On geeknerds, social media, and politics

In my world, people are divided into two types: geeknerds and those who are not geeknerds. If you’re a geek, then gender, skin color, sexual orientation, source of spirituality (or skepticism of), or who you voted for don’t matter to me. If your interests lie in any of the various subjects that qualify as “geeky” or “nerdy”, you’re one of “my” people.

If you’re not a geeknerd, that’s fine, you’re welcome to hang out, you may even have a good time, if you’re willing to meet me halfway. I don’t chase anyone off on purpose, but I understand if geeknerding isn’t your vibe.

When social media developed, I missed the whole “My Space” thing, but Facebook caught my interest, and I jumped in with enthusiasm.

I could have geeky discourse with like-minded people on a broad scale. I liked this aspect. But it didn’t take long for Facebook to morph into something very different from its intended purpose. There was a constant noise on my wall, about, broadly speaking, “politics”. And I spent a lot of time caught up in those conversations.

Generally speaking, no one wins those discussions (maybe someone, somewhere, but I doubt it). And most of the time, people end up with hurt feelings. Eventually the balance on FB shifted for the worst, and I found myself distracted by the noise more than doing what I was there to do.

These “hot button” discussions are good conversations to have, but, I have learned the hard way, I, personally, suck at them. I make zero positive difference, I’ve caused fights, and built zero bridges. And then a thing happened about a year ago I am not here to discuss, specifically, but must acknowledge. A couple of heated exchanges cost me friends. Long stupid story short, I accept my part of the fault for what happened and the stupid, arrogant words I spewed in the heat of the moment that contributed to the problem.

Where I have had the opportunity, I have apologized. Where I have not, I hope to one day make amends. That may never happen, and personally, that would be tragic. But I accept that I brought the situation on myself, that I had a big lesson to learn, and the best thing I could do for everyone, including myself, is learn it. So after some reflection, I adapted a strict “no politics” policy on my own wall. Before too long, I found that I didn’t miss all those fights.

Facebook politics had changed the discussions I had about geeknerd topics to something less interesting, less friendly, and certainly more aggressive. And that’s not who I am. In the months since, my FB presence much better represents what I want to do, why I’m here, and who I am. And hey, I get a lot more writing done during my day, so there.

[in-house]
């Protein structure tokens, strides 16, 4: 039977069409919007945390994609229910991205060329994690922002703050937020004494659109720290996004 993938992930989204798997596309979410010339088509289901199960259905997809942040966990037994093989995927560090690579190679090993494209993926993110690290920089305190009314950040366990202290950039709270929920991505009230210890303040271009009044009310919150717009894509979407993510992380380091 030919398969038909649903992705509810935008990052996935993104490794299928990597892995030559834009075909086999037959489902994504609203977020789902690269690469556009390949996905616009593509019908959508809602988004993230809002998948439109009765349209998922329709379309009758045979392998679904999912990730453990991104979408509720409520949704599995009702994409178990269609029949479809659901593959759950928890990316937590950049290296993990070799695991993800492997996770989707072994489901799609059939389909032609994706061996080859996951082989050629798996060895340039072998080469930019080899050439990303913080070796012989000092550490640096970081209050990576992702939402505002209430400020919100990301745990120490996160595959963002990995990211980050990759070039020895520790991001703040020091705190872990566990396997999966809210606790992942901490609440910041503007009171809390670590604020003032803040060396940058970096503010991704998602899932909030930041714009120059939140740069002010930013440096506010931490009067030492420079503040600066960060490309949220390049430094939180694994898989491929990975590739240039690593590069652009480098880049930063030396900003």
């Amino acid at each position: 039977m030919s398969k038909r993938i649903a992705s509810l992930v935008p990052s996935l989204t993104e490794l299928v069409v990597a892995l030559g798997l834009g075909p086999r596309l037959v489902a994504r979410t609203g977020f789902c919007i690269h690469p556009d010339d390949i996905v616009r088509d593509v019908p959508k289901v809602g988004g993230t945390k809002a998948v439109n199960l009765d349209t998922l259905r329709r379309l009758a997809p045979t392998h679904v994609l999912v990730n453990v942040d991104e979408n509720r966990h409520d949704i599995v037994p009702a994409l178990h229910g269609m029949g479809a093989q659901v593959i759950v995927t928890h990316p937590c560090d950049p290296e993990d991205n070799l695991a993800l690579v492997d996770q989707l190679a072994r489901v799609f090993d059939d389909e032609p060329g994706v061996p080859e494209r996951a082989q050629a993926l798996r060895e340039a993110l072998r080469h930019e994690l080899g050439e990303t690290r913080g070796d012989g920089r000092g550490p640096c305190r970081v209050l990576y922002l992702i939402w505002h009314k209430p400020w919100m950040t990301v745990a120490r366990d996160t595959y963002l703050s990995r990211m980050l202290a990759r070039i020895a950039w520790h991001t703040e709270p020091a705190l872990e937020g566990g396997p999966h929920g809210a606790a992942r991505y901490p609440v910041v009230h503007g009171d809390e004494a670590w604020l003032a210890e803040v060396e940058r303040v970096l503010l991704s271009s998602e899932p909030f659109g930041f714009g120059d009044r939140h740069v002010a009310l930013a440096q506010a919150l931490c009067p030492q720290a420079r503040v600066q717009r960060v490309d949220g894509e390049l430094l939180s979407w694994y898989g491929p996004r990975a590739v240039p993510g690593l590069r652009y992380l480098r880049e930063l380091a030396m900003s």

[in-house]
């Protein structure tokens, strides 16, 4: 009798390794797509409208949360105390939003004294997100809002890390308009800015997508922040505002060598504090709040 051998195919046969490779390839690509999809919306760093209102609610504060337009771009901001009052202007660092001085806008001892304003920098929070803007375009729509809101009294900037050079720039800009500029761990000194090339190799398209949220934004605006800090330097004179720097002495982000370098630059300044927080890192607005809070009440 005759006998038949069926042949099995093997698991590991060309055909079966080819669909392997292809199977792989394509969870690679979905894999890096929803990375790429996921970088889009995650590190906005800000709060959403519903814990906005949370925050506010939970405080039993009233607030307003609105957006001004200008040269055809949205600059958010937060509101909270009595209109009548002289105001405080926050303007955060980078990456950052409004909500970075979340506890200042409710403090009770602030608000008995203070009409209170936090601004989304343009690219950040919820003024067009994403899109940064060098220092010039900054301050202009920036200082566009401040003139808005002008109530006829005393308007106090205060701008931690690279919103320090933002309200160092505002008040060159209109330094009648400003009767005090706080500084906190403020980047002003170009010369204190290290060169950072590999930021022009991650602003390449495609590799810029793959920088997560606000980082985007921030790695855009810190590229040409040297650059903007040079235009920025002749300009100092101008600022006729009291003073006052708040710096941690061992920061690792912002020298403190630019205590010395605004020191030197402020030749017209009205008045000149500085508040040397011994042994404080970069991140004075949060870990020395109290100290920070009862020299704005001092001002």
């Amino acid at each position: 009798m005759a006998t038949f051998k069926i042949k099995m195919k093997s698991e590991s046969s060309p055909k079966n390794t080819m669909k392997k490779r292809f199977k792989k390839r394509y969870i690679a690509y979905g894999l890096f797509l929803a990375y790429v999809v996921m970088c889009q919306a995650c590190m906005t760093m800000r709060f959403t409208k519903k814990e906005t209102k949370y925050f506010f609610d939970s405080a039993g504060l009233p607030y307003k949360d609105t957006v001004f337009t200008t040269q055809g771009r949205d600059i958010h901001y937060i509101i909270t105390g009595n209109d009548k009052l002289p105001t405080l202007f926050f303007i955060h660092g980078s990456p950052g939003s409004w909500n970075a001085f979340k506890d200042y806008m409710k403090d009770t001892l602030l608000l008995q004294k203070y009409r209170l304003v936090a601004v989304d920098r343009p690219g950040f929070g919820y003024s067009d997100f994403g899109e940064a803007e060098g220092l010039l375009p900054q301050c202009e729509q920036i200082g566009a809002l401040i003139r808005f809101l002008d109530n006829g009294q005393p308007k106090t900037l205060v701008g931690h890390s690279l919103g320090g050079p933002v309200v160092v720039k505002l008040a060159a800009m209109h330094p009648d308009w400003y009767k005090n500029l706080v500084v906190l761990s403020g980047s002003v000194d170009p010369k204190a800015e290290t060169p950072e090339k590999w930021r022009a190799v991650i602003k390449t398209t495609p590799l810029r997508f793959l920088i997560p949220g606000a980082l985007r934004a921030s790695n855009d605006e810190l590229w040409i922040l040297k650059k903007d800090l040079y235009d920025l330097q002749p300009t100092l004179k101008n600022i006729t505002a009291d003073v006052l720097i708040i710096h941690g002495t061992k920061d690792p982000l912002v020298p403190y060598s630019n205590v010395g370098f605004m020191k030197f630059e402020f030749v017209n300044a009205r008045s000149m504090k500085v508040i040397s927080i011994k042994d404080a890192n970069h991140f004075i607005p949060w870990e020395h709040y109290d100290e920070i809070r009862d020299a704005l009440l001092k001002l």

Not that I don’t fight. If you want to say you loved Iron Man 2 or criticize my choice of Titanic as one of the greatest films ever, we ARE going to throw down. And that’s okay.

So what are my politics? It shouldn’t matter, but it does to some. I stand with women. I stand with the LGTB community. I stand against any situation in which someone is harassed or treated disrespectfully. I am fine with the right to bear arms, but I would rather we not return to the Old West, and think some common sense measures can satisfy both. I am a pro-science, pro-choice, Christian and Humanist, and yes, all those pieces play together just fine in my head.

If that sends you running for the “Block” button, well, that’s your choice. For the rest, I won’t be discussing this sort of thing, but an author’s politics tend to show up in their art, so I thought the time had come to put some cards face-up, if only this once.

One of my favorite songwriters, Edie Brickell, famously wrote: “Choke me in the shallow water before I get too deep.” That’s where you’ll find me, in the shallow water. After all, that’s why I engaged in social media in the first place.

And now, back to geeknerding out.

About R.J. Sullivan

R.J. Sullivan’s latest book, Commanding the Red Lotus, is a novel-length collection of three space opera tales in the tradition of Andre Norton and Gene Roddenberry. His novel Haunting Blue is an edgy paranormal thriller and the first book of the adventures of punk girl Fiona “Blue” Shaefer and her boyfriend Chip Farren. Seventh Star Press also released Haunting Obsession, a Rebecca Burton Novella, and Virtual Blue, the second part of Fiona’s tale. R.J.’s short stories have been featured in such acclaimed collections as Dark Faith Invocations by Apex Books and Vampires Don’t Sparkle. R.J. co-hosts the Two Towers Talk Show YouTube program with John F. Allen. He resides with his family in Heartland Crossing, Indiana. He drinks regularly from a Little Mermaid coffee mug and is man enough to admit it.
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2 Responses to On geeknerds, social media, and politics

  1. drdebra says:

    Hear, hear!

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